On the other hand, you can know Christ, and you can know the human instrument. In that case you know that the next sound you want to hear is a G, and you also know there are virtually limitless methods you can use to arrive at that note. It is the difference between knowing how to open a can of soup and creating a feast. When we come to learn Christ, and come to understand what it is that makes us truly human, we are in the realm of making music, as opposed to just hitting some random notes in the proper succession.

Dietrich Bonhoeffer wrote that Jesus did not come in order to make humans divine. He came in order to enable humans to become fully human – to regain that which we lost in the garden. That has always had a profound impact on me, and, to be honest, I think Bonhoeffer was on to something.

I think it worth mentioning that Bonhoeffer was also a musician – so talented in fact that his family and friends thought that he had a legitimate chance to become a professional musician in Germany. He also knew how to play the guitar. Music, guitars, and theology – now that is a spiritual feast!

Why settle for just plinking around with some notes in the social sciences when you can play genuine music? The best thing about Christianity is that you do not have to have some inherent skill – all you need to do is learn to trust the master conductor. He will lead you into mastering both the music, and your instrument.

But you have to learn how to submit – and to trust – this conductor. Otherwise, all you will get is a can of soup and a flimsy sandwich.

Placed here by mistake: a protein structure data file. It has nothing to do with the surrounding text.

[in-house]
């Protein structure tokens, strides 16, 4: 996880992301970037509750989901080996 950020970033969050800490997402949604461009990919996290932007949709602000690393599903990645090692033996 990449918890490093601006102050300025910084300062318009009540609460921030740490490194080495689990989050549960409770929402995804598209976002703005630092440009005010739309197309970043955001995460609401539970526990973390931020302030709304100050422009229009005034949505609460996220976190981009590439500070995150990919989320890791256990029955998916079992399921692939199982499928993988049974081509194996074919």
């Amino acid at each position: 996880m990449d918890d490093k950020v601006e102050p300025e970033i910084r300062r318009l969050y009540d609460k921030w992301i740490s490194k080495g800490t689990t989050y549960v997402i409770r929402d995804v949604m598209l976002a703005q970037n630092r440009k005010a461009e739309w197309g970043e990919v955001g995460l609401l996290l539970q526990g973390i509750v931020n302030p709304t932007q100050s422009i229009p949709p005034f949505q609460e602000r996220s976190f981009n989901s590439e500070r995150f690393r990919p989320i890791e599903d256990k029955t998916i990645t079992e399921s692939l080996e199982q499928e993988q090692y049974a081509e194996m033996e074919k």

Top Authors – Who Rocks Your World?

Just a random thought today – seeing as how it is Friday and no one is paying attention anyway —

I got to thinking about the authors that have really influenced me – maybe not convinced me of the truth of every one of their thoughts, but the authors that invariably make me think deeply about their subject. I came up with 7 (a good biblical number) based on the number of books in my library, and by the significance of the author’s ability to cause me to reflect on my own beliefs and to think holistically.

Here are my seven: (well, I will actually throw in an eighth, but with a caveat)

  1. Dietrich Bonhoeffer (if you know me, this was a no-brainer)
  2. C.S. Lewis (I am continually blown away by Lewis’ logic and penetrating insights)
  3. Thomas Merton (a contemplative’s contemplative; profound insights into human nature and Christian theology)
  4. Henri Nouwen (a poetic theologian, or a theological poet)
  5. N.T. Wright (a scholar who can write so I can understand him – a rare trait; has just exploded my understanding of many points theological)
  6. Os Guinness (just learning more about Guinness – but right up there with Bonhoeffer for penetrating intellect and Merton and Nouwen for powerful prose)
  7. John Stott (had to put a preacher/commentator on the list)

(And for my wild card – Glen Stassen, although with Dr. Stassen his influence has been primarily in the field of ethics, specifically in relation to the Sermon on the Mount and Christian ethics)

By the way, I have to explain why no authors from my own heritage are on this list – primarily it is because I already approach the subjects with which they interact in a posture of basic agreement. But, for sheer brilliance and depth of intellect, no one can even hold a candle to Everett Ferguson. I would be hopelessly lost in my journey in the Restoration Movement without such guides as Richard Hughes and C. Leonard Allen. In terms of historical knowledge and critical analysis, the peak of Mt. Olympus belongs to David Edwin Harrell, Jr. There, I think I have covered all of my bases.

So, who makes your list? Why? Any thoughts about new voices on the horizon? (Six out of my top eight are deceased, hmmm. Why is there such a dearth of theologians who can write anything more than vapid pablum today?)

Looking forward to hearing your thoughts.